Firas Elias is an expert in national security and Iranian studies.
For Biden to reach a deal with Iran, the administration will need to address a host of difficult issues. While any changes in the U.S. policy towards Iran may have a significant impact, a nuclear deal might be a pipe dream.
Iran is uncertain and skeptical about the direction of new U.S. foreign policy followingPresident-ElectJoe Biden’s victory in the presidential elections. Accordingly, officials’ public reactions have been mixed. Supreme Leader Ali Khamenei has expressed doubts about the entire U.S. electoral process, while Iranian President Hassan Rouhani and Foreign Minister Mohammad Javad Zarif have invited the president-elect to turn over a new leaf with the Iranian people. Rouhani also emphasized in a public speech that both countries could “decide and announce that they will return to conditions on January 20, 2017.”
These public proposals belie a more complicated reality: the Trump years have made an impact on Iran’s political climate, and attempts to negotiate with Biden are likely to be influenced by the different internal conflicts in Iran. In particular, Tehran is wary of adding to the perception of its own weaknesses, with the U.S. attack on Qassem Soleimani, a still-raging coronavirus pandemic, and a severe economic crisis given ongoing U.S. sanctions. As such, Tehran may be willing to make progress on nuclear negotiations while simultaneously demonstrating stubbornness on the question of its regional influence—two issues that are seen as intertwined by Iran’s regional adversaries. Biden will also be returning to the negotiations table with Iranian officials wary and suspicious of future U.S. efforts at negotiations. As such, it seems clear from a regional perspective that next U.S. administration will have to grapple with how it wishes to address Iran’s regional expansionism if it hopes to outline a nuclear agreement.
The Biden Approach
In dealing with Iran, there is a strong regional perception that Biden will apply former President Obama’s approach of collective security through alliances rather than relying on unilateral measures as seen under Trump. Biden is seen as belonging to the liberal-idealist school of politics, which prioritizes collective action within international institutions in foreign affairs.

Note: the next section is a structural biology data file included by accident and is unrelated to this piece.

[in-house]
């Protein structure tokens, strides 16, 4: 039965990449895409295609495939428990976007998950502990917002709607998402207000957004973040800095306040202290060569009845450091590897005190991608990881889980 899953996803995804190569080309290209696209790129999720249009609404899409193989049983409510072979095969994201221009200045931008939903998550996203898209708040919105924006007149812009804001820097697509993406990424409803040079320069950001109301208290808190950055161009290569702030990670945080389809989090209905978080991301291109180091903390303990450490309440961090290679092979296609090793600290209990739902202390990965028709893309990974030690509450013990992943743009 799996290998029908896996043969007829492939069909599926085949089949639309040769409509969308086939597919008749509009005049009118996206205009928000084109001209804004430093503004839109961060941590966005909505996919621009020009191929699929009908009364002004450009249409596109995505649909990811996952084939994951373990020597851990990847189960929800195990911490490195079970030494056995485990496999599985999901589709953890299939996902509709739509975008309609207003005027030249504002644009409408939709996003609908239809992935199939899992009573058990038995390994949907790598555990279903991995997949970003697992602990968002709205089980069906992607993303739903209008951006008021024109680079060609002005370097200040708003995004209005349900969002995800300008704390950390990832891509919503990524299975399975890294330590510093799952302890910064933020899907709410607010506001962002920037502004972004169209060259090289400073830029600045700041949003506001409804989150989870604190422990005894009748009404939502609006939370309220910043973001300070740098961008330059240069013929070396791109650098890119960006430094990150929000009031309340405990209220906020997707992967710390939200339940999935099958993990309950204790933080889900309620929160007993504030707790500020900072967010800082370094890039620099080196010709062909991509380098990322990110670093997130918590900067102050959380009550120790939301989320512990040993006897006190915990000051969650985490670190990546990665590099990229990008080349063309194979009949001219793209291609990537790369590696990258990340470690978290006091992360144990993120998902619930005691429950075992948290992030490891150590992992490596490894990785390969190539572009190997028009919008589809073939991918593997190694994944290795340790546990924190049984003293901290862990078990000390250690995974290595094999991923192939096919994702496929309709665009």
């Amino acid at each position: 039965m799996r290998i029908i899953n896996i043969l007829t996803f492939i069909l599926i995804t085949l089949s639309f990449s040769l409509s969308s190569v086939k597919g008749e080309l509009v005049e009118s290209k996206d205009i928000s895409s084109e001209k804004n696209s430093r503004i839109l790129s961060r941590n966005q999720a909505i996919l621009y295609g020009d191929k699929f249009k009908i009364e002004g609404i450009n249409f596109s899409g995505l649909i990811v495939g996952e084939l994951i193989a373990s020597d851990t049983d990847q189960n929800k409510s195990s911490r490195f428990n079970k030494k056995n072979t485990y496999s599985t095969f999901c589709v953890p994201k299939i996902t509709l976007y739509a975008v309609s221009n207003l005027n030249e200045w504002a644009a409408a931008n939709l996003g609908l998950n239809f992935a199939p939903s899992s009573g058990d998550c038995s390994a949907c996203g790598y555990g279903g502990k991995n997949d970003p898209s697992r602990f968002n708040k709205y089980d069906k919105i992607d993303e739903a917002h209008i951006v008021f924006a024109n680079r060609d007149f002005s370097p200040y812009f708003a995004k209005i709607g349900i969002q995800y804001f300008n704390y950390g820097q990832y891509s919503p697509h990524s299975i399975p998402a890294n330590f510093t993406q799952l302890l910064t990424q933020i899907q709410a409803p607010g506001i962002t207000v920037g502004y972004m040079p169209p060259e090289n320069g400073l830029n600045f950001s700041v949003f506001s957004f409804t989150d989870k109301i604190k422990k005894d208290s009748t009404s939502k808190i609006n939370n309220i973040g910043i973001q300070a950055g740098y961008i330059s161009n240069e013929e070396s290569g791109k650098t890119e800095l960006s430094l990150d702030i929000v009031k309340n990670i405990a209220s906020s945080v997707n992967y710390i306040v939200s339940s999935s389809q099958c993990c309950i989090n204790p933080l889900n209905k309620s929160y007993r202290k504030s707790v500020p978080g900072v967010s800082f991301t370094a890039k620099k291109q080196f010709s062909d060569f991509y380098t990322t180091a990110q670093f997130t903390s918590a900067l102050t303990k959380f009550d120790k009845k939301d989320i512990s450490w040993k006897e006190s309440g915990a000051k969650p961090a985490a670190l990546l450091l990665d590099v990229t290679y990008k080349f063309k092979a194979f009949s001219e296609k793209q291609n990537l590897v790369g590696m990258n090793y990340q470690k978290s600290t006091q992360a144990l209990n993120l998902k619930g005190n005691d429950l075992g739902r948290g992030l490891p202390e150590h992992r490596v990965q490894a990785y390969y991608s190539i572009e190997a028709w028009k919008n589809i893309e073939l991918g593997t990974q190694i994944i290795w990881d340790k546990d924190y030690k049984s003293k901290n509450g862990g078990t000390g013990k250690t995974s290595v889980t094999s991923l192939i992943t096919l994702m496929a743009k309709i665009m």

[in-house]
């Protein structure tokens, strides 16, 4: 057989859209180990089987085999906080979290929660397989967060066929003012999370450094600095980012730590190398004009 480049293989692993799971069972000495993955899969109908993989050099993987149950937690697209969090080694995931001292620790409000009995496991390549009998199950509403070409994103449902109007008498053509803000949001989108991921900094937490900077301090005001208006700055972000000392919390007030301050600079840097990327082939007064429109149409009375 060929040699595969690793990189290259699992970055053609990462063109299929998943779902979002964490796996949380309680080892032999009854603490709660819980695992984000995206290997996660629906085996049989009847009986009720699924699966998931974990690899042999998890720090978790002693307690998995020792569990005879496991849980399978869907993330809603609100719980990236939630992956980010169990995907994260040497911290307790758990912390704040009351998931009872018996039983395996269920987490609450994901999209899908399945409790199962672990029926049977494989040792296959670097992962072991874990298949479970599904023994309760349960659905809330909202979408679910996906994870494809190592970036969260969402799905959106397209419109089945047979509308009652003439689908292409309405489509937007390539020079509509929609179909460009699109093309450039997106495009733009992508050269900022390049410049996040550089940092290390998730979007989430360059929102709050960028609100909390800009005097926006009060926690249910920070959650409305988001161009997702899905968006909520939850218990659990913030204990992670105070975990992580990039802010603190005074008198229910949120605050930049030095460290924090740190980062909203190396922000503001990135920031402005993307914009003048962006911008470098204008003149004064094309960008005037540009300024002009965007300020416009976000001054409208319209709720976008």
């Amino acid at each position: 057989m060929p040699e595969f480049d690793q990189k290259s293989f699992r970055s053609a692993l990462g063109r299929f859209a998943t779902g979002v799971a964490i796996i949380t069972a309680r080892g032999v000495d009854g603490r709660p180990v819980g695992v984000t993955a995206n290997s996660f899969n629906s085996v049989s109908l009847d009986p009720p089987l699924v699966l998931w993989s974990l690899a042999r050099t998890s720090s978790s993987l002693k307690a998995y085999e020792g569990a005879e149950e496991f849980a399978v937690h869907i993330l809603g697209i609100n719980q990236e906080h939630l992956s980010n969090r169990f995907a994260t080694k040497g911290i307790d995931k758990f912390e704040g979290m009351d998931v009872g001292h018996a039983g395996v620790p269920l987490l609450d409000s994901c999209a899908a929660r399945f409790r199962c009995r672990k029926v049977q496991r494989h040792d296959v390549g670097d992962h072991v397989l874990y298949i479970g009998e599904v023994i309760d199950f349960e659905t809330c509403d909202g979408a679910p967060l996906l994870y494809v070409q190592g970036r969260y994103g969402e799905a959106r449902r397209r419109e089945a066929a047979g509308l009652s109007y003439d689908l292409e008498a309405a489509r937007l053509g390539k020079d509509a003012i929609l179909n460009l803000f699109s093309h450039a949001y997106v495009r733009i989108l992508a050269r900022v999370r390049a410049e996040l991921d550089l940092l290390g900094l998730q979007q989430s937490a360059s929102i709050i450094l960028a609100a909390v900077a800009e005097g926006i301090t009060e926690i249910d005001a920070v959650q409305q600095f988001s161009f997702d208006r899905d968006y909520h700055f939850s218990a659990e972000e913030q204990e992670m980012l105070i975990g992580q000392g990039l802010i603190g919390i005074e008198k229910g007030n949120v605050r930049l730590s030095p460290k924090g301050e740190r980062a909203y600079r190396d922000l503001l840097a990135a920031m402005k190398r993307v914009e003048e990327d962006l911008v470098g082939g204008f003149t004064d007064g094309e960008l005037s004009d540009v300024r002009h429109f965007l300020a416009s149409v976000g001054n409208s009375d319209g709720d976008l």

As such, he is expected to look to international diplomatic efforts to increase pressure on Iran regarding nuclear proliferation and regional influence while seeking an agreement that eases tensions in the U.S.-Iranian relationship. He is also expected to work with allies negatively impacted by Iranian foreign policy, thereby ultimately contributing to the process of stabilization and security in the entire Middle East. Particularly important in this sense are Israel and Saudi Arabia; there is nothing barring their involvement in a new nuclear deal with Iran.
Such an attitude would fit well with Biden’s expected sharp turn away from Trump’s approach to the Iran issue. During Biden’s campaign, he promised to “renew American leadership to mobilize global action on global threats.” Biden’s article in Foreign Affairs, “Why America Must Lead Again: Rescuing U.S. Foreign Policy After Trump,” stated that Iran had “engaged in destabilizing behavior across the Middle East,” and that Iran should not be allowed to develop nuclear weapons. He went on to characterize Trump’s approach to Iran as “disastrous,” pledging to rejoin the agreement Trump left if Iran would still be willing to comply with the deal.
During the end of his campaign, it was clear to regional observers that Iran was a frequent talking point for Biden, when he signaled that he would favor a milder approach towards the Islamic Republic. In that same vein, he stated that Trump’s policies had brought Iran “closer to having enough nuclear material to build a bomb.” But cooperation with U.S. regional allies on a nuclear deal will also likely be accompanied by their expectation that the U.S. and ministration adequately pressures Iran on its regional activities.
The Nuclear Deal: A Serious Dilemma
The broader question of Iran’s role in the region is likely to haunt the Biden administration as it formulates a new Iran policy. Khamenei has endeavored to demonstrate Iran’s flexibility by declaring a temporary de-escalation in tensions and courting Biden with Tehran’s possible return to the nuclear deal. And there is no doubt that the JCPOA constituted one of the most significant strategic shifts in the Middle East in recent years.
Nonetheless, despite Biden’s and Iran’s perceived willingness to revive the nuclear deal, the process will face a difficult reality left by the Trump administration around the particulars of the deal itself. Trump’s withdrawal from the JCPOA has left a lasting effect on the possibilities for a new agreement between Iran and the United States, as evidenced by Iran’s conflicting public statements. In contrast to statements from Rouhani and Zarif, Iran’s Foreign Ministry spokesperson Saeed Khatibzadeh has said that there would be no possibility of renegotiating the nuclear deal.